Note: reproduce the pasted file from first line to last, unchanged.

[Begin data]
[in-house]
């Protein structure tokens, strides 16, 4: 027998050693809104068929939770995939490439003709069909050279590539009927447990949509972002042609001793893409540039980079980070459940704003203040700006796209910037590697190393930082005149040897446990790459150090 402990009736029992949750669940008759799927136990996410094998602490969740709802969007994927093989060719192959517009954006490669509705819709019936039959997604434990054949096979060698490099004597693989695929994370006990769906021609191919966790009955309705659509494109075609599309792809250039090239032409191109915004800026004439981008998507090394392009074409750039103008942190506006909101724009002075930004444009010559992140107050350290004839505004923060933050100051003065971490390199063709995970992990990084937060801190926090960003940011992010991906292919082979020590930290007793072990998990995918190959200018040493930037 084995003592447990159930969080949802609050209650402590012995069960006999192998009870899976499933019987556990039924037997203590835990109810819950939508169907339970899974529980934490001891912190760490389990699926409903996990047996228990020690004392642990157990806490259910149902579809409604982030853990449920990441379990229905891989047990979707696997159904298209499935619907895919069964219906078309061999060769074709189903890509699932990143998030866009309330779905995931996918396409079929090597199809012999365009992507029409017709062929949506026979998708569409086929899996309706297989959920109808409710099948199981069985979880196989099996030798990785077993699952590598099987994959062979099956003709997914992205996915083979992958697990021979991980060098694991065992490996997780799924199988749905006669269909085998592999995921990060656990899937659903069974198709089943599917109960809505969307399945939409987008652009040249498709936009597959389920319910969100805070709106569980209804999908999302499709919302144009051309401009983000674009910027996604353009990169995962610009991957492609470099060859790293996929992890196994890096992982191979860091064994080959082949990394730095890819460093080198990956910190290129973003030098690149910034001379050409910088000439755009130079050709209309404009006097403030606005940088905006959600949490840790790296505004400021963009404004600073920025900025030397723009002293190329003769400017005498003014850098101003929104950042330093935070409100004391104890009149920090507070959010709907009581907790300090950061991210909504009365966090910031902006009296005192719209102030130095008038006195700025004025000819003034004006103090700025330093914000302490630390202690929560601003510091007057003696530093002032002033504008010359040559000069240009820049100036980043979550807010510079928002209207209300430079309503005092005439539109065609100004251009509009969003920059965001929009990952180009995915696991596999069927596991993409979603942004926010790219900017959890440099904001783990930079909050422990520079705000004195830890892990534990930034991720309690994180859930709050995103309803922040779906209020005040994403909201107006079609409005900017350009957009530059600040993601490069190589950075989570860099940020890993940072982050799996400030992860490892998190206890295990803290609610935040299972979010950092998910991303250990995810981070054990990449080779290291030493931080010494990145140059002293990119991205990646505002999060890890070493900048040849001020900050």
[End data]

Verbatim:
[in-house]
């Protein structure tokens, strides 16, 4: 027998050693809104068929939770995939490439003709069909050279590539009927447990949509972002042609001793893409540039980079980070459940704003203040700006796209910037590697190393930082005149040897446990790459150090 402990009736029992949750669940008759799927136990996410094998602490969740709802969007994927093989060719192959517009954006490669509705819709019936039959997604434990054949096979060698490099004597693989695929994370006990769906021609191919966790009955309705659509494109075609599309792809250039090239032409191109915004800026004439981008998507090394392009074409750039103008942190506006909101724009002075930004444009010559992140107050350290004839505004923060933050100051003065971490390199063709995970992990990084937060801190926090960003940011992010991906292919082979020590930290007793072990998990995918190959200018040493930037 084995003592447990159930969080949802609050209650402590012995069960006999192998009870899976499933019987556990039924037997203590835990109810819950939508169907339970899974529980934490001891912190760490389990699926409903996990047996228990020690004392642990157990806490259910149902579809409604982030853990449920990441379990229905891989047990979707696997159904298209499935619907895919069964219906078309061999060769074709189903890509699932990143998030866009309330779905995931996918396409079929090597199809012999365009992507029409017709062929949506026979998708569409086929899996309706297989959920109808409710099948199981069985979880196989099996030798990785077993699952590598099987994959062979099956003709997914992205996915083979992958697990021979991980060098694991065992490996997780799924199988749905006669269909085998592999995921990060656990899937659903069974198709089943599917109960809505969307399945939409987008652009040249498709936009597959389920319910969100805070709106569980209804999908999302499709919302144009051309401009983000674009910027996604353009990169995962610009991957492609470099060859790293996929992890196994890096992982191979860091064994080959082949990394730095890819460093080198990956910190290129973003030098690149910034001379050409910088000439755009130079050709209309404009006097403030606005940088905006959600949490840790790296505004400021963009404004600073920025900025030397723009002293190329003769400017005498003014850098101003929104950042330093935070409100004391104890009149920090507070959010709907009581907790300090950061991210909504009365966090910031902006009296005192719209102030130095008038006195700025004025000819003034004006103090700025330093914000302490630390202690929560601003510091007057003696530093002032002033504008010359040559000069240009820049100036980043979550807010510079928002209207209300430079309503005092005439539109065609100004251009509009969003920059965001929009990952180009995915696991596999069927596991993409979603942004926010790219900017959890440099904001783990930079909050422990520079705000004195830890892990534990930034991720309690994180859930709050995103309803922040779906209020005040994403909201107006079609409005900017350009957009530059600040993601490069190589950075989570860099940020890993940072982050799996400030992860490892998190206890295990803290609610935040299972979010950092998910991303250990995810981070054990990449080779290291030493931080010494990145140059002293990119991205990646505002999060890890070493900048040849001020900050």